Designing iOS and Android Applications

Are you wondering whether you should have a dedicated mobile app for you store? Well, you may be thinking that the mobile version of your website is doing a good enough job, but maybe we can convince you otherwise:

The iOS and Android apps we’ve helped developed for have been chosen as the preferred sales channel for the brand by over 40% of its clients within six months of release. The average value of the shopping cart in the app is over 25% higher than on the mobile website and 9% than on the desktop website. Browsing the store in the app, the clients looked at, on average, three times the number of products than on the desktop. Still so sure that you don’t need an app?

How To Make Your App Stand Out From 1.5M Others

The App Store and the Google Play store are chock full of applications no one wants to download and one in four of those downloaded are opened only once and quickly uninstalled. Why? Mostly because of poor UX—unintelligible navigation, overly complicated usage, lack of intuitive controls, unappealing interface design, bland and unimaginative brand. Have you committed enough time to really learn about your users, learn what motivates them, what they fear, what they strive for? Does your application truly STAND APART from the competition—not only in the functional sense, but what sort of need does it satisfy that other apps don’t?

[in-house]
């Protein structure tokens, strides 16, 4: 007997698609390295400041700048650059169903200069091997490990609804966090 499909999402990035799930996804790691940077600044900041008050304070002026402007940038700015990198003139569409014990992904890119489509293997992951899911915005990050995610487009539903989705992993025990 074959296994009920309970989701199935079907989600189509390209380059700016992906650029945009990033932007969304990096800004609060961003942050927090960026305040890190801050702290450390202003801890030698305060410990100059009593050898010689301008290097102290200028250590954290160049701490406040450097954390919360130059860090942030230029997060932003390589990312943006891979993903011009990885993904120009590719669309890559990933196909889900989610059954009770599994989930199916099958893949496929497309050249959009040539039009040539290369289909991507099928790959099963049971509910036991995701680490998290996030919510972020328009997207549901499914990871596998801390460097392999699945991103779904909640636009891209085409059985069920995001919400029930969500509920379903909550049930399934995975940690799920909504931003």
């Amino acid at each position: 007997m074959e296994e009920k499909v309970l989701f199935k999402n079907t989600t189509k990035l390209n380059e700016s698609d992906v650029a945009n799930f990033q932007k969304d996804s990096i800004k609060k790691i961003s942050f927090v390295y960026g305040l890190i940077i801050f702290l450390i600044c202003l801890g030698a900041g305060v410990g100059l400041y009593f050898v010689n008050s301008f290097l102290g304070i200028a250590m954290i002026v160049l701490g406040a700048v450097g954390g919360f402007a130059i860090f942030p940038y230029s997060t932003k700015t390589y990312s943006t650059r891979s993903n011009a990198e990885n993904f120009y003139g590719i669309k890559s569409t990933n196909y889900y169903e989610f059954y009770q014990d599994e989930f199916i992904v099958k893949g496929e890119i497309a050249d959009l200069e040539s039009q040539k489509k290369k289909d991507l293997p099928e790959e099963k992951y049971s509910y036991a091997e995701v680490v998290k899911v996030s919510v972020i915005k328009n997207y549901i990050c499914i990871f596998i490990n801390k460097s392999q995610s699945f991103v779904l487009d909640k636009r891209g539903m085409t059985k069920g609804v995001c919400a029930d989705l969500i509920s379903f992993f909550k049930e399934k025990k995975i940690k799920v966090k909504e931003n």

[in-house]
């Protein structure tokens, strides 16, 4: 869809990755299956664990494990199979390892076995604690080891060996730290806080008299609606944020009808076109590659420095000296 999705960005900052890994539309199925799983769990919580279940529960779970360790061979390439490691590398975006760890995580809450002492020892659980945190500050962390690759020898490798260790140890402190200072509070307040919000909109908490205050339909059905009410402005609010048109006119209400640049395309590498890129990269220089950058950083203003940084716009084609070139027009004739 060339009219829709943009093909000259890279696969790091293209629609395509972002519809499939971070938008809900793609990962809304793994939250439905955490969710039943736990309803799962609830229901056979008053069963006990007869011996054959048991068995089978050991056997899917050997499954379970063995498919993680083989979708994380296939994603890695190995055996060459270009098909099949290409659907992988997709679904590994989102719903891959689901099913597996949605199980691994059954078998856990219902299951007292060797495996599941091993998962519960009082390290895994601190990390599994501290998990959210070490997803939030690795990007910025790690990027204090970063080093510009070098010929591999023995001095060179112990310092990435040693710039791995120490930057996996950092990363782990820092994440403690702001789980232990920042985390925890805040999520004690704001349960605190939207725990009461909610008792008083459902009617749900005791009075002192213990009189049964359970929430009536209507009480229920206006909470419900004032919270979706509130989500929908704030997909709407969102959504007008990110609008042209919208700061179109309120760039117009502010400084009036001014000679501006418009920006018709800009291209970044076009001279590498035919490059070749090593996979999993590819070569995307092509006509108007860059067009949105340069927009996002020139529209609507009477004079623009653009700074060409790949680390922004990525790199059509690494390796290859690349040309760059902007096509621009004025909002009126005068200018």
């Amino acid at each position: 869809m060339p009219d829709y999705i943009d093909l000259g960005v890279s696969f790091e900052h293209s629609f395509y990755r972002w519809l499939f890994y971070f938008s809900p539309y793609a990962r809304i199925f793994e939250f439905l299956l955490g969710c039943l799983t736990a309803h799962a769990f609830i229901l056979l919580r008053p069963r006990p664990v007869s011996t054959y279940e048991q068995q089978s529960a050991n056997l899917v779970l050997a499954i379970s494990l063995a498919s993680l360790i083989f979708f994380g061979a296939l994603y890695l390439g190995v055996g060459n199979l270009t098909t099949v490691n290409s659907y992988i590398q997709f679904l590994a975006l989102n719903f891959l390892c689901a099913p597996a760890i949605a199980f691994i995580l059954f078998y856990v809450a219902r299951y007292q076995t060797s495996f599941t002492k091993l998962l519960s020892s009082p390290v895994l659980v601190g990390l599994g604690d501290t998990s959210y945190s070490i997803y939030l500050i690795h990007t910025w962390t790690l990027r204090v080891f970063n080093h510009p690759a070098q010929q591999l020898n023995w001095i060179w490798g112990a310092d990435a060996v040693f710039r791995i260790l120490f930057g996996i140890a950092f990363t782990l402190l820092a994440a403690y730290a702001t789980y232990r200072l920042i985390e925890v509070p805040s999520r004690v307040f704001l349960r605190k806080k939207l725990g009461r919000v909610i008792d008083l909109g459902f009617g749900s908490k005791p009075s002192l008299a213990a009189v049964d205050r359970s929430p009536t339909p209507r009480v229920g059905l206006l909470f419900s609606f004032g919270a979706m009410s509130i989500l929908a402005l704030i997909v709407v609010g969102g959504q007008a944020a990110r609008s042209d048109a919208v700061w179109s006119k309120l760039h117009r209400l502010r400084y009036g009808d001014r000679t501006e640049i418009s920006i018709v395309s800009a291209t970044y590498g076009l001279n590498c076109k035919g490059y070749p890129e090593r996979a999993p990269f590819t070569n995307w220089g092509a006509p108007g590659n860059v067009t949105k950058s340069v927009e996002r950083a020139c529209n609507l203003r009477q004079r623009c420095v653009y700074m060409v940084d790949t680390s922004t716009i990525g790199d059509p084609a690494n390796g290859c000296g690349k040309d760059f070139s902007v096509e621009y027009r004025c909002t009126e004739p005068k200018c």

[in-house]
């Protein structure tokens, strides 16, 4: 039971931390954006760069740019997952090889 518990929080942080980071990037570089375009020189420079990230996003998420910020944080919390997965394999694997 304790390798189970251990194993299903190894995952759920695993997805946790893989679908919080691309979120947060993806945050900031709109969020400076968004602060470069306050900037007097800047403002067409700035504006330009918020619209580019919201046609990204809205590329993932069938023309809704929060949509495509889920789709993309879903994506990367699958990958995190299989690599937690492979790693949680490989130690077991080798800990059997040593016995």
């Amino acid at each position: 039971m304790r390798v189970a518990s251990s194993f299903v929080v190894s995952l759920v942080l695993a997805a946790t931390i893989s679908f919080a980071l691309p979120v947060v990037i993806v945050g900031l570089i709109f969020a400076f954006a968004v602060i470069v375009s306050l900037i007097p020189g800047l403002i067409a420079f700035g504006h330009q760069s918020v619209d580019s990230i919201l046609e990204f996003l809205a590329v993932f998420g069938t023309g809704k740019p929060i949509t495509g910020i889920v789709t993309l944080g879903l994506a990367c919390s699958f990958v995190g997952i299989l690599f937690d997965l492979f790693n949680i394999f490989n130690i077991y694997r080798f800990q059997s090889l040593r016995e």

A Good Brand

If your brand is able to establish an emotional bond with its target customer base, then your chances of it being referred increase fourfold. For example, we’ve been telling our clients for years now what a great tool Basecamp is. We’ve been so insistent in our praises that people usually think that we’re in some paid referral program. Does your application communicate with your users the right way—are the visuals and the messaging tailored to fit your target customer base?

UX Design

There’s a lot you need to take into account when designing the interface for an application—ergonomy, the circumstances in which the app will be used, menu labels, descriptions, buttons, the fact whether it’s the first time the app is used, whether the navigation is simple and intuitive, whether the interface will be familiar to users from their respective iOS and Android ecosystems. Putting enough effort into these details may eliminate any potential future frustration that your users may have suffered otherwise. And user frustration is the absolute last thing we’d want, right?

Usability tests

Why guess when you can be sure? Our “We think it’s gonna be fine” and your “But I never log in using Facebook” aren’t exactly worth much, especially when compared with the information that we can obtain through straightforward tests with a couple of real-life users. Why invest in graphic design and development if we’re not exactly sure that our solutions will work like we’d want them to.

Interface Design

Mobile app cost calculator

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